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established a priviledged family, such as some of my correspondents have spoken of. (p) Berak, the son of Bebejern, certainly has inherited some authority, which I have never seen disputed by the few survivorsof Kulin tribes.
In tracing out these connections between the several Headmenit became clear to me that they exercised much influence in makingNgurung-aeta. Thus it was Ningulabul the Ngurung-aeta whose influence madeBebejern and Bili-billeri Headman. Bili-billeri and other old men madeBungerim a Ngurung-aeta.
The right to hunt and procure food in any particular area of country belonged to the group of people born there, and could not be in-fringed by others without their permission. But there were placeswhich such related groups claimed as theirs, to the exclusionof others and ?????????????. Such an instance is that ofthe quarry at Mt William nearLancefield, and from which the stone used for the heads of tomahawkswas procured.
At the time whenMelbourne was established the head of thefamily which claimed this quarry was Bili-billeri whose wife was thesister of Ningulabul, who was the brother of Berak's maternal grand-mother, (crossed out - in other words according to the aboriginal system of relation-ships his (tribal), paternal grandfather)The family propriatorship in this quarry included [???] and had wide ramific-ations. On the one side it included the husband of [Bili-billeri]'s sisterone of the [Headmen] of the [Kurning-ilun] who lived at [Bacchus Marsh],named [Nurrum-nurrum-biin] or "moss growing on decayed wood". On another sideit included Ningulabul, and again in another direction it included Bebejernthe son of another heiress of rights in the quarry, and through heran interest came to Berak by his father Bebejern. But it was Bili-billerithe head of the family, whose food country included the quarry who livedon it and took care of it for the whole of the Wurunjeri.When he went away his place was taken by the son of his sister, the wifeNurrum-nurrum-biin, who came to the quarry to take charge. I do not know??????????????????????????????????????????????????????????????????????
Ovens [underlined] [?] [opped?] meallike [mine?]found similar but eaten strings - older lease only [slowly?] Caucolar - & ng [meaj?]
Mr Disney [underlined]
Eucalyptus cinerea?for Pilot - I [?] [?] the with propper species upp [lenas?] (only) and named [lanceola?]
To Neerim 9 Feb 1901
Back housea - myrtifolia. [Crossed out - Calyx] [?llum?] [hel?] Eucalyptus& TristaniaCalyx tubes [?] about [Somer?] [?] with short soft greyish hairlets. Leaves opposite not on short stalk from almost the node to [?] [?]by always acute then secondary [?va?] [?] -[?]. Flowers in cymes. [Tubes?] of the calyx [?] [?] from ovate to elliptic - [leaves?] [?], [?] under [?] long or up to [?] almost orbicular petals. Fruits [?] for [?] [?] - Wood classgrand of a light yellow colour and often marked with dark walnut stains.
[words at top of page]much water layer was must be given
Fagus cupulifera [underlined]Leaves small, flat, crenulated mostly glabrous; then lateral venules faint. Leaves form from ovate to orbicular - a deltoid [?] [?]; [involcural?] tracts fringed; staminate flowersmostly orbitery [star?] several; fruit hanging [calyx?] minutely lobedat the [?]nut: fruits often triangular than triangular -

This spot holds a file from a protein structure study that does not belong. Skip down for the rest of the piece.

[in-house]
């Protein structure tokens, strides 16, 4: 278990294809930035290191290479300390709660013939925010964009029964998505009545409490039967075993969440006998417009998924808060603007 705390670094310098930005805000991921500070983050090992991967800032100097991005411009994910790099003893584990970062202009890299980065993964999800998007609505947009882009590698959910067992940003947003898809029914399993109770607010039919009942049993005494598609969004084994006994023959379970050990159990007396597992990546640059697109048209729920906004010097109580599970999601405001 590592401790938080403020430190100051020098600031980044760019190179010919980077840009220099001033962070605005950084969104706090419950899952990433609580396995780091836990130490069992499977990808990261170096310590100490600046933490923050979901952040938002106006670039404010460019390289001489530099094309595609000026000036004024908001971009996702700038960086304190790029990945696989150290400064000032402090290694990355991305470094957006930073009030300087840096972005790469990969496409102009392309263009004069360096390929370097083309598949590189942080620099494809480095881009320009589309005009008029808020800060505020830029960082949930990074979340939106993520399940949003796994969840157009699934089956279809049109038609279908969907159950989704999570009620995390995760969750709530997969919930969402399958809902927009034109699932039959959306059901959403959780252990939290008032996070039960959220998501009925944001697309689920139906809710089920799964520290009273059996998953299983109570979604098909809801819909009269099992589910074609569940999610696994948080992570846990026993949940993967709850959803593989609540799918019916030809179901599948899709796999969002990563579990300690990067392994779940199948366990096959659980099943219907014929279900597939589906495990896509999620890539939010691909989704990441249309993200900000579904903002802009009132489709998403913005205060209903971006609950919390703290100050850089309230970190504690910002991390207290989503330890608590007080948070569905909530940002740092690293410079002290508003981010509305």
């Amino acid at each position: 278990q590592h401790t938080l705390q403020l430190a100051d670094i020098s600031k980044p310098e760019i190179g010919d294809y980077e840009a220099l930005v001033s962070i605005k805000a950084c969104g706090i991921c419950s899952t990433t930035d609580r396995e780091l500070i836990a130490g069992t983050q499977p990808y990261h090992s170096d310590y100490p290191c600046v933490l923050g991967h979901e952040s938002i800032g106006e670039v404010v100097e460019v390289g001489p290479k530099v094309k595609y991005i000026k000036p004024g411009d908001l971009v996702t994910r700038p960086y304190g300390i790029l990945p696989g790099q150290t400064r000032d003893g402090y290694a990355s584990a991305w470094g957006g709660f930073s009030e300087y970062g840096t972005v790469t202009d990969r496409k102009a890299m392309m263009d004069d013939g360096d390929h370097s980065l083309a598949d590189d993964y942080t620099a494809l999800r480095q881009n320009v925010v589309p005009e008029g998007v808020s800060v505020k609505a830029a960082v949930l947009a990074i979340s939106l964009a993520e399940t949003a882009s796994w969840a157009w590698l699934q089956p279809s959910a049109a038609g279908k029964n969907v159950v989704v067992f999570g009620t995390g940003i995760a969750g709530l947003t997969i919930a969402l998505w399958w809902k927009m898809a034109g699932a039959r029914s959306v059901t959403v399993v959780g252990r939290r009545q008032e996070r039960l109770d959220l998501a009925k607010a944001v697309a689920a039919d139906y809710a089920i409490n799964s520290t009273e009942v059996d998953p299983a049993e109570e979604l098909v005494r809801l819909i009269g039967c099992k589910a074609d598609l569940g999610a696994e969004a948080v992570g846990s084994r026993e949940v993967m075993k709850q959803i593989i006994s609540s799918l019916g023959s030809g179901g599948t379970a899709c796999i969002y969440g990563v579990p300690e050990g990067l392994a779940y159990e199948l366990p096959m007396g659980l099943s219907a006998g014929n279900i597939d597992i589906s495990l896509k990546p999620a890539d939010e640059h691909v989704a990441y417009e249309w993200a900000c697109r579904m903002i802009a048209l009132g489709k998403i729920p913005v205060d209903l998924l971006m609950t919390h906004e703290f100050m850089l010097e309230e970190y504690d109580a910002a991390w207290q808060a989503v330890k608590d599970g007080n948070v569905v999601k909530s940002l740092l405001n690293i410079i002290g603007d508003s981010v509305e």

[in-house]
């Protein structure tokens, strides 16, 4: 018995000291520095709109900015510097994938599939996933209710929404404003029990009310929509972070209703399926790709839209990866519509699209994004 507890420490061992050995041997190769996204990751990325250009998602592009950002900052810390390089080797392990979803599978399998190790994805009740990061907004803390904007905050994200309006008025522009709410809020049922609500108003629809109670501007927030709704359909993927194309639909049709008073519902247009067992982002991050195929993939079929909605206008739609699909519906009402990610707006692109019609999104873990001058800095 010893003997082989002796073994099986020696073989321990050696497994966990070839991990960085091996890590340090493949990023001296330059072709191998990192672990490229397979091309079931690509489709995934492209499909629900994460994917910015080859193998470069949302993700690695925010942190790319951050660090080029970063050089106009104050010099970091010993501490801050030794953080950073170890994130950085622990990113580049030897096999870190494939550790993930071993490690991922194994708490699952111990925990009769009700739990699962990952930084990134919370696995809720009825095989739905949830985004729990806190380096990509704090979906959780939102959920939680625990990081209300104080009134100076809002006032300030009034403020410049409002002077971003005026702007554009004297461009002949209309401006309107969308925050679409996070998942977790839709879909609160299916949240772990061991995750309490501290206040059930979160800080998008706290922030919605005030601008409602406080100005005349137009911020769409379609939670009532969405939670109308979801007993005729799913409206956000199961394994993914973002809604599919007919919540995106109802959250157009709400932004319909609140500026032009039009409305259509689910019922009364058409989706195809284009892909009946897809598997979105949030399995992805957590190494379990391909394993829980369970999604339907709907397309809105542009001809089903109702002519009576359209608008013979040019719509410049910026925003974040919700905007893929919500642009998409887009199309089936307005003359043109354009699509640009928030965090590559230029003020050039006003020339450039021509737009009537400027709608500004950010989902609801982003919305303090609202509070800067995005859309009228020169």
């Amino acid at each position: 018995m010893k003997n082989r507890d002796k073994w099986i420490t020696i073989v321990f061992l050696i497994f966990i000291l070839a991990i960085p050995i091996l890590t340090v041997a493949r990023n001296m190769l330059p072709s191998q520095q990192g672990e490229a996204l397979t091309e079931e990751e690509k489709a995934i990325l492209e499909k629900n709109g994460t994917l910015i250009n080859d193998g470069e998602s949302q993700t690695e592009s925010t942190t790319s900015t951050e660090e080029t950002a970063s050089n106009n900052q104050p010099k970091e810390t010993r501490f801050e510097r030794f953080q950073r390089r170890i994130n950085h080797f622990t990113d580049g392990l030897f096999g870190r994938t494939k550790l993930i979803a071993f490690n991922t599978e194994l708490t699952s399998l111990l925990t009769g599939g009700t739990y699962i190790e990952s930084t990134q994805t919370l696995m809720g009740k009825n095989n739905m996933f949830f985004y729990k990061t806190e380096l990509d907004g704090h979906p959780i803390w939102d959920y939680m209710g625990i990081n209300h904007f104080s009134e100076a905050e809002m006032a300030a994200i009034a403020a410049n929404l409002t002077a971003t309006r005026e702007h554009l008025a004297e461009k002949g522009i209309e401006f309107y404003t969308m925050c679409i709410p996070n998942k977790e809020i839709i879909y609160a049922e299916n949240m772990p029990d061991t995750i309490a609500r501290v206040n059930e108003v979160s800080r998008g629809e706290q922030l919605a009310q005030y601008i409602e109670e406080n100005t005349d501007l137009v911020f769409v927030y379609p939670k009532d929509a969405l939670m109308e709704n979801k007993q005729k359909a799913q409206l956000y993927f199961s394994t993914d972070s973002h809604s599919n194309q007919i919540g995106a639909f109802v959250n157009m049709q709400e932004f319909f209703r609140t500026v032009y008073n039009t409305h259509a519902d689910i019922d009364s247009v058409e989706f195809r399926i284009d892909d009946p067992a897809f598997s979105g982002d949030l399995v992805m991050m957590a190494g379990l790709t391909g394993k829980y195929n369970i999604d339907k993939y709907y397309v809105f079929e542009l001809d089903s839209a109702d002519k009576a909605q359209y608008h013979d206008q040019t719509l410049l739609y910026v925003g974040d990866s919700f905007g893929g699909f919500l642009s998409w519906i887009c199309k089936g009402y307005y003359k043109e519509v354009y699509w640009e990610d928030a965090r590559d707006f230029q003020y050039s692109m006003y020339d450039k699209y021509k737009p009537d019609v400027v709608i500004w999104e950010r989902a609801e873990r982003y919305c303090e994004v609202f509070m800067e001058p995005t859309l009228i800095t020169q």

Eucryphia moorei - Rosaceae [all underlined] A tree finally rather tall, Leaflets in 3 to 5 pairs, accompanied by a terminal add one, mostly from oval to to lanceolar eliptical; firm, flat
To Moe November 9/97
In the gum tree - the leaves in thelower branches [??] are brod lanceolar - to lanceolar-ovatebut in the extreme end of the upperbranches the leaves are long lanceolar, or falcateScattered on some of the extreme twigson other apparently an appendagement+ in some with a pair of terminal leavesindicating a further intermediate shootsample 7[Large - crossed out] Gum trees have the smaller branches smoothand brown - of terminal shoots
Sample 7Gum tree branch the smaller branches are smooth and born on terminal shoots
See also collection of fruits
At this date there are buds well formedfor bloom probably about xmas or new yearSome trees appear to have flowersabout July - to judge from the fruit
To Moe Nov 9/97
Berwick to[??] on Flats E. Gunii.Banfield on flats E. Gunii - on creek bank. E. [??] onhigher ground + ridge E. Gunii + E. amygi (or L)there E. Amyg - preponderate except on ridgesOfficer there are level low lying clay flats with E. Gunii[??] [??] E. Gunii on all low lying banks where timberedPakenham but where there is a rise E. [??] makes itsappearanceNar Nar Goon there the sameTynong The same and at Tynong there arethe first hills coming into the [??] some E. Obliquaand E. pulverulenta appear alsoGarfield To here a few E. gunii in [??] placeon ridge. E. amyg ([??]) E. obliqua E. pulv.Bunyip The same to here - but then appear to bealso some E. [??] ?Langwarrin E. gunii on rising ground E. [??]E. [pulv.?] some E amygdalina to [to Bunyip P- crossed out] Drouin timber [such?] at about[??] E. [??] E. [??] E. capitellata
hw0048 Fison to Howitt n.d.
old friends Butura, Parula,Panangka, Kumura, of the Ante-keriya Tribe, given me by Giles.
Of course it is nonsense to saythat the woman becomes a memberof her husband's class. The statementthat "blood relations intermarryconstantly" may perhaps be trueif the tribe be so reduced in numbersthat the old rules cannot be observed.
I suppose the Emu-god +c are,or were, totems. Malbunga + histwo wives are identical with theDarling River [?Adoree?] + his wivesKilpara + Makuara. Of coursethe Erinja is the Devil himself, asseen by our Lutheran friend.
3. Cameron's letterThis is important, because itconfirms Lance's statement about"the privilege of Ipai". It is a